Reactor-based damage as I have described in the briefest way above would be beyond the ability to deal with in the necessary timeframe. Xray equipment and technicians are not on site. Just to walk through a unit with full lighting and carefully visually inspect an entire unit would take several hours minimum after this level of event. As it turned out, at least one major weld -- at a point where there is little pipe flexibility -- did fail.

Now let's examine what the implications of this awakening means in retrospect.

A. If you have finally figured this out -- when the reactors began melting, you must presume that everyone who knows anything about Nuclear Power knew this immediately. (Unless you think that you are smarter than them; see above) Therefore, they (the plant operators and the government) knew the unprecedented magnititude and danger they were facing within several hours of the earthquake. Therefore, all news, accusations, finger pointing, disclosures, intentional contradictions of story, official lies, etc. have been managed from the start as political events of the highest import by the highest levels of power. For example, say you want to evacuate people from a radius of twenty kilometers around the plant. If you said that initially, you would create general panic leading to many deaths. So you start with two k, bump it up once the core has evacuated, and then repeat as necessary. That is exactly what they did.

Repeat: All news is political. As in the Bin Laden assasination, and all disinformation campaigns, creating contradictions and ambiguities encourages people to accept the basic assumptions: In the former case, that Bin Ladin was actually alive; in the later, that events were unfolding incrementally, rather than that the entire scenario was envisaged from the start and therefore had to be managed.

B. This is what I tried to explain from the start. You can go back to the official timeline, and the Japanese legal regulations (which I did before posting my second criticism) and see that -- especially considering the magnitude of the event and the number of plants that TEPCO had concerns with -- all communications with the government were timely. The legal regulations REQUIRE the plant operator to seek permission from the government in the case of severe emergency. The granted permission has many implications, liabilty, etc., but specifically empowers the plant operators to take whatever measures are necessary. This makes sense as they are the ones who know what is happening in real-time at the site. Once granted authority, plant actions were taken in a timely manner. I don't have the government regulations in front of me to quote from (dead computer), but if someone wants me to reconstruct and quote regulations and timeline, I certainly can, I believe it was paragraph 64 or around there.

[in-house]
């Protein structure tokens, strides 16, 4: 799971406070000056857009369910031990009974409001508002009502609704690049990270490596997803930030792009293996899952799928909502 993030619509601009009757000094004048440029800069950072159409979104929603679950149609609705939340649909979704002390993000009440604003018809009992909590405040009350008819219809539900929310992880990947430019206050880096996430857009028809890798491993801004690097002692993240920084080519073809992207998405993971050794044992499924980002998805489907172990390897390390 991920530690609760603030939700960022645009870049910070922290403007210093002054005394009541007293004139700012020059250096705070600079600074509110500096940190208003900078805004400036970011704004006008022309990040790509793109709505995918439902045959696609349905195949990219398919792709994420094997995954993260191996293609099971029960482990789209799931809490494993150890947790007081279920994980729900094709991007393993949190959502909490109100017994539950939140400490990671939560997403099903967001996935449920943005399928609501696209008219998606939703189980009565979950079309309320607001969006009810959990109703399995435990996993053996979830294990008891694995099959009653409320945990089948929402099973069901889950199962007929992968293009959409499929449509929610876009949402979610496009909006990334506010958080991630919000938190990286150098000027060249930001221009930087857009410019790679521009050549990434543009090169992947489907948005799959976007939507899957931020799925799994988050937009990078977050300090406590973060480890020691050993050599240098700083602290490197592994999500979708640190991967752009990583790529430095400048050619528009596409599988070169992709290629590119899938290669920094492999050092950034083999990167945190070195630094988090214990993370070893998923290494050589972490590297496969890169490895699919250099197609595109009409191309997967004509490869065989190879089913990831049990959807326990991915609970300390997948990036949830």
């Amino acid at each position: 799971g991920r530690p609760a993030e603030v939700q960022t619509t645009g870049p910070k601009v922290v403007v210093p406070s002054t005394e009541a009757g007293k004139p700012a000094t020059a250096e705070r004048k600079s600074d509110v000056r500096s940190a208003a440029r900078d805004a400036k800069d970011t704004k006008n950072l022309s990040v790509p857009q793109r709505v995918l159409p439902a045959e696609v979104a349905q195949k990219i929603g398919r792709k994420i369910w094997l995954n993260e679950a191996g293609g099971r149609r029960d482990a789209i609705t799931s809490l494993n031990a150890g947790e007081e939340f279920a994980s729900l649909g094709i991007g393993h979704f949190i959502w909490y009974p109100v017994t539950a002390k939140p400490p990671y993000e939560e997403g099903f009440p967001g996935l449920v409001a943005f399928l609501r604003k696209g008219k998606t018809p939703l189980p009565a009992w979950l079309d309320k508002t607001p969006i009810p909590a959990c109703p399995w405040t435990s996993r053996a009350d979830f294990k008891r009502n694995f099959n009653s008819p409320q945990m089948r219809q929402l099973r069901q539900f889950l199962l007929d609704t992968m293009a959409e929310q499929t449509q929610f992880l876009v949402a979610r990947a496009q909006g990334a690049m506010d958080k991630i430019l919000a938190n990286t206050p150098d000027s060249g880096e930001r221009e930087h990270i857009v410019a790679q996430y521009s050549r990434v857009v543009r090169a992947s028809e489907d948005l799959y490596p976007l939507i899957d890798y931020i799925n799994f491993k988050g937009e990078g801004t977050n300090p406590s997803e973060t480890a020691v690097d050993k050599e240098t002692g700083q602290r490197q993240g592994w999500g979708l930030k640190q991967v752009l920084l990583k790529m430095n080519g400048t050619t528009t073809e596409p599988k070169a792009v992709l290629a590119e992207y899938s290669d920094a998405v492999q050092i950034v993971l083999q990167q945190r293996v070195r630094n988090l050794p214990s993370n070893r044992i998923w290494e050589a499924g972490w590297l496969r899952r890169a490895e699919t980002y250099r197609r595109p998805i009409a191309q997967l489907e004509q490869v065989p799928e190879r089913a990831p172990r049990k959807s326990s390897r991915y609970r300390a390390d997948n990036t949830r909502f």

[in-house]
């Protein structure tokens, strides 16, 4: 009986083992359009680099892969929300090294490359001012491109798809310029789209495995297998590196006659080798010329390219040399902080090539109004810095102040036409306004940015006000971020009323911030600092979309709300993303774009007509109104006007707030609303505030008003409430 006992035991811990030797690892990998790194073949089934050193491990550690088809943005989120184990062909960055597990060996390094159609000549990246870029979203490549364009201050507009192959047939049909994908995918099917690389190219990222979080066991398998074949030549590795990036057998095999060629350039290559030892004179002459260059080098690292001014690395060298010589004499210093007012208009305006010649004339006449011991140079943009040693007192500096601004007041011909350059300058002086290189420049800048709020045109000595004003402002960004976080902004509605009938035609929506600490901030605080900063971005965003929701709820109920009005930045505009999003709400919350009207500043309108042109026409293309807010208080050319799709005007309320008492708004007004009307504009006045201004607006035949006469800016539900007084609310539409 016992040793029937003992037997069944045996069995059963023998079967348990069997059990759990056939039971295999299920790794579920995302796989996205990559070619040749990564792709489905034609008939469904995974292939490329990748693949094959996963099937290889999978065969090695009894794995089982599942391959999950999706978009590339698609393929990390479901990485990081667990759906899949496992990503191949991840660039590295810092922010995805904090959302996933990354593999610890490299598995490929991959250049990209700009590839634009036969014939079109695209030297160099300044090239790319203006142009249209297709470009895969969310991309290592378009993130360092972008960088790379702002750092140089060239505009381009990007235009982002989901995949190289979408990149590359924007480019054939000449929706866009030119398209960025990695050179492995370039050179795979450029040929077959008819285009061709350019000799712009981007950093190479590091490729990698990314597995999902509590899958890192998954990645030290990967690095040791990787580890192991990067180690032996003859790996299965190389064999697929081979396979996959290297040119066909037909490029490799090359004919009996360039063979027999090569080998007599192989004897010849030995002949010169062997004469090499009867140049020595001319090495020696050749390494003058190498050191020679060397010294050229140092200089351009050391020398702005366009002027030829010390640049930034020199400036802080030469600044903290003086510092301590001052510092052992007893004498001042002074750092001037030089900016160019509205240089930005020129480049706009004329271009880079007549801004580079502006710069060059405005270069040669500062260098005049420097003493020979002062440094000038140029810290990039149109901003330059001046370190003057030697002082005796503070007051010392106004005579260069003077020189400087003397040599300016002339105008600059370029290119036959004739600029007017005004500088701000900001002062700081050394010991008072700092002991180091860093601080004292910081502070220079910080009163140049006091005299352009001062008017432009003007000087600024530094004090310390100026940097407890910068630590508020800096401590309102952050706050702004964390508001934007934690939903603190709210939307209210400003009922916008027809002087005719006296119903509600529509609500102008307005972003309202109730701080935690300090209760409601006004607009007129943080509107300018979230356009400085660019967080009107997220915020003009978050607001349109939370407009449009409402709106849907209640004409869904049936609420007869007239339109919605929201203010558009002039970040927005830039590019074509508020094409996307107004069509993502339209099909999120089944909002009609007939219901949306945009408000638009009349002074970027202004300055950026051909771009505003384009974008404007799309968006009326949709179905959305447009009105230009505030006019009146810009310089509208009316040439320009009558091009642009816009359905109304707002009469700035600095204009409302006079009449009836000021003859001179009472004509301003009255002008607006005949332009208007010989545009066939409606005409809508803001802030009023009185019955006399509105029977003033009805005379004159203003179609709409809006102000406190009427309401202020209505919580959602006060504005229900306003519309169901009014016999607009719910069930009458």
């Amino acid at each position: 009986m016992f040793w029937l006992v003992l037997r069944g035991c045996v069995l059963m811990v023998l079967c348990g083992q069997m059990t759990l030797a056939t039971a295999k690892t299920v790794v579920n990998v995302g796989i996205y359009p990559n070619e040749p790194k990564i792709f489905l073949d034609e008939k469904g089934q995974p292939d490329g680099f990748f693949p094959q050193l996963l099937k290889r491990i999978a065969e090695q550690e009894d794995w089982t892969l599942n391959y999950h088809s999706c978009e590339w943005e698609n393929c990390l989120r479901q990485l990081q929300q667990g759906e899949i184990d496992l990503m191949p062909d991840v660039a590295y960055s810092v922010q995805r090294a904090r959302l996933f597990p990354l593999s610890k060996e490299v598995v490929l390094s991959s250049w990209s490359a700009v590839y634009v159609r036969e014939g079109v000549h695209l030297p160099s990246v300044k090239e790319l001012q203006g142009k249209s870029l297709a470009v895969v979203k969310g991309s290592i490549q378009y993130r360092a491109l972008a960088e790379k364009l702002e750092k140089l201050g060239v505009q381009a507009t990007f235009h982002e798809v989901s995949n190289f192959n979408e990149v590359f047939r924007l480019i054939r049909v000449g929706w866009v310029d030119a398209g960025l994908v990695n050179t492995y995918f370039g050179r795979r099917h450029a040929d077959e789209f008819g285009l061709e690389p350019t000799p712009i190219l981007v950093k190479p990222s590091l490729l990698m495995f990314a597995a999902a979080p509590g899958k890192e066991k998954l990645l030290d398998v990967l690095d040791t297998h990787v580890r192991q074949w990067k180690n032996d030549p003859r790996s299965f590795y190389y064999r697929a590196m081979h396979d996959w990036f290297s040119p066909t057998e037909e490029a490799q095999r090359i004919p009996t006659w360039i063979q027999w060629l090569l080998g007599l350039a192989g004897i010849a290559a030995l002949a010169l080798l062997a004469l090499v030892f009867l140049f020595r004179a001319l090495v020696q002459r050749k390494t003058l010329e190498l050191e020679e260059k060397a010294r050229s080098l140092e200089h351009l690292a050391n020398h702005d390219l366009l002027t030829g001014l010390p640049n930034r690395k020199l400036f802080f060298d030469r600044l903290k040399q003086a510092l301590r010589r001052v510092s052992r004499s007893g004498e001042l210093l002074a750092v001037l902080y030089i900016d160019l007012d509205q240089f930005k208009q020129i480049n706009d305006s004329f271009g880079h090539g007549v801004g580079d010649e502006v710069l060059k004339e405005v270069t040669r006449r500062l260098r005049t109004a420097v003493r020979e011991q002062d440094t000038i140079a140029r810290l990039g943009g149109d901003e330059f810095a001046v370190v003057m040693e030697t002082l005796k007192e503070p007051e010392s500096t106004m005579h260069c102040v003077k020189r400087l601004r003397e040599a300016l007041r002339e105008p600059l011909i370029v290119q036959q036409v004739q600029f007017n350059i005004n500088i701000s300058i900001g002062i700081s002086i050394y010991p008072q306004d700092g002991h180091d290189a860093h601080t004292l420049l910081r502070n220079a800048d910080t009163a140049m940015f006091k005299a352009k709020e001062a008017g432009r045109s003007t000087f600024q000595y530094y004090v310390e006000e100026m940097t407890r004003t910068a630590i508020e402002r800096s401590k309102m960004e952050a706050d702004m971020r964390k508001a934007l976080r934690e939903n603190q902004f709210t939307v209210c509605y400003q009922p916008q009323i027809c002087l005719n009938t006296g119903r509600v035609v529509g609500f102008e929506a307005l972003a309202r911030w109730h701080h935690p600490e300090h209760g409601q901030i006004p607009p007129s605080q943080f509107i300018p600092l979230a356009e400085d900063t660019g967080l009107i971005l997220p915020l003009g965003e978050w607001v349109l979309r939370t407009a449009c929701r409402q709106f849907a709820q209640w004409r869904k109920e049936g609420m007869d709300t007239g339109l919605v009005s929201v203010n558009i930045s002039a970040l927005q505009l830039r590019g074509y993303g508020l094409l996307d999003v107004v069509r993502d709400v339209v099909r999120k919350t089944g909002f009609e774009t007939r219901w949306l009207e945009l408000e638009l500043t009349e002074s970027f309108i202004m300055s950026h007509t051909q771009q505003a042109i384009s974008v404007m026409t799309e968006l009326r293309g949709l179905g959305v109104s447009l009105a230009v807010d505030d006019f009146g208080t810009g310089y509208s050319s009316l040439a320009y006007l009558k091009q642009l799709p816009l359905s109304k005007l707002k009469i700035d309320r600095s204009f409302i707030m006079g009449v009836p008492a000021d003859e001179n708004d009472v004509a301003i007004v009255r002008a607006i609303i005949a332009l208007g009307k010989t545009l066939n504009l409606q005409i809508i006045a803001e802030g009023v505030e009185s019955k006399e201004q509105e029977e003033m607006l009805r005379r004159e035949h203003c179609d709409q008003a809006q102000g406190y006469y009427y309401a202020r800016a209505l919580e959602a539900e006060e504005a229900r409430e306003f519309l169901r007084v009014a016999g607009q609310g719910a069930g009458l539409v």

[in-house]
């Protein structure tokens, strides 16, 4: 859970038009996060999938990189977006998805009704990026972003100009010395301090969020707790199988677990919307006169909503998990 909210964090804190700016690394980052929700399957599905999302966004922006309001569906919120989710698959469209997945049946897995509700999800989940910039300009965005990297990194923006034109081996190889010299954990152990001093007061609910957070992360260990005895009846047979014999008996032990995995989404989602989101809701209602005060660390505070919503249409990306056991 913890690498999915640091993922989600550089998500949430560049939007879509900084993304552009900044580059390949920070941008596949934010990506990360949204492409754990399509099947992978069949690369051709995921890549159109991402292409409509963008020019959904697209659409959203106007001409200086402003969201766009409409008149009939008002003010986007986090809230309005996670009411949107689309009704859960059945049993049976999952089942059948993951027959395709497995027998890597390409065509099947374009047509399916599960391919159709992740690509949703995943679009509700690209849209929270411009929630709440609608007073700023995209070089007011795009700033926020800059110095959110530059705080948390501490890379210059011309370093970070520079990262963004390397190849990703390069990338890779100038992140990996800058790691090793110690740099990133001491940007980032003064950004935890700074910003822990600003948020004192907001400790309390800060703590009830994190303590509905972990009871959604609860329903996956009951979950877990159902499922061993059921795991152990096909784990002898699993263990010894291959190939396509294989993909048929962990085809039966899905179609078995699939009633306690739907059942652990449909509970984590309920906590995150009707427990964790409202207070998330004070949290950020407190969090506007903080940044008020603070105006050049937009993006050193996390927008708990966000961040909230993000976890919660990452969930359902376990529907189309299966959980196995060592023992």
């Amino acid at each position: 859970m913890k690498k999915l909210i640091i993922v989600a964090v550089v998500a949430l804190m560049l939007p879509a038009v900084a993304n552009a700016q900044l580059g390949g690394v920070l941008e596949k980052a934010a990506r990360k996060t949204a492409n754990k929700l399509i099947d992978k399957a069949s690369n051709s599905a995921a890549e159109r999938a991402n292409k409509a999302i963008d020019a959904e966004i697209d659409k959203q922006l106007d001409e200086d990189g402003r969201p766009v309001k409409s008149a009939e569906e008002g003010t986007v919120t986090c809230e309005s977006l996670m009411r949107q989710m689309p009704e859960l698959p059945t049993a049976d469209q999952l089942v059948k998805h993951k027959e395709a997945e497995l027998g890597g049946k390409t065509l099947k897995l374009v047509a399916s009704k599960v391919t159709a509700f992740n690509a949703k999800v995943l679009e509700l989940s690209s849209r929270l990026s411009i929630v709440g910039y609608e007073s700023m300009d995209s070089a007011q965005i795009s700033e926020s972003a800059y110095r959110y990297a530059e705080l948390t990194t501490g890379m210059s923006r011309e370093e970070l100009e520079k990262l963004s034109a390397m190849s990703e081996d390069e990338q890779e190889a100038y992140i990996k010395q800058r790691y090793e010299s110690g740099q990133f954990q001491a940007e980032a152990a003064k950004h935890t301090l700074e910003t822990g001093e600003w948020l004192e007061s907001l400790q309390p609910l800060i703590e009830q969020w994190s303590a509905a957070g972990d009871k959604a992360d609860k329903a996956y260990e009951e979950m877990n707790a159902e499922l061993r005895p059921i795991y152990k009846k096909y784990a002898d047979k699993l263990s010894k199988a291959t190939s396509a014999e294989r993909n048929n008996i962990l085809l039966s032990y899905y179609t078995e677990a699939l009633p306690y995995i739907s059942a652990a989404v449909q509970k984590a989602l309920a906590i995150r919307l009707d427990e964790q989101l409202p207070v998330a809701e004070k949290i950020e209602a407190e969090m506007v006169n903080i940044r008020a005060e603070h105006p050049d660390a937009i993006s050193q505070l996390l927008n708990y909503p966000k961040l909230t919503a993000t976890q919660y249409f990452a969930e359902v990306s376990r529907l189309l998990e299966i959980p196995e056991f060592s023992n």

You misunderstood events, seizing upon a planted disinformation story of the government criticizing TEPCO, which as I pointed out contained no hard evidence and was a political document. Knowing, as you do now, that everyone knew an unprecedented series of meltdowns was underway and that therefore all information and ongoing narratives had to be managed, and that the government had ceded control to TEPCO, the story makes no sense, as I said. Yeah, the minister was once a big honcho at TEPCO, but that doesn't mean that he understands the intricacies of emergency procedures and vessel stress tolerances. Tom Kean, of 9-11 comission infamy, was a big honcho where I worked, but he didn't know a pump from a dump, much less metal fatigue tolerance catastrophic failure probabilities. (My boss at the oil refinery made a big name for himself in the industry by increasing throughput a mere 15% beyond design. Don't think that that small amount did not increase injuries and accidents, it did, but it still made money.)

When narratives are designed to manipulate public opinion we see:
1) Rosy scenarios: Someone here posted an industry article painting the fairytale that reactors were designed to completely safely melt down. Similar to: Iraq, Libya cakewalk. They know its not true, in fact they NEED a quagmire to permanently position troops there, but they can't say that, so the public is manipulated by rosy scenarios.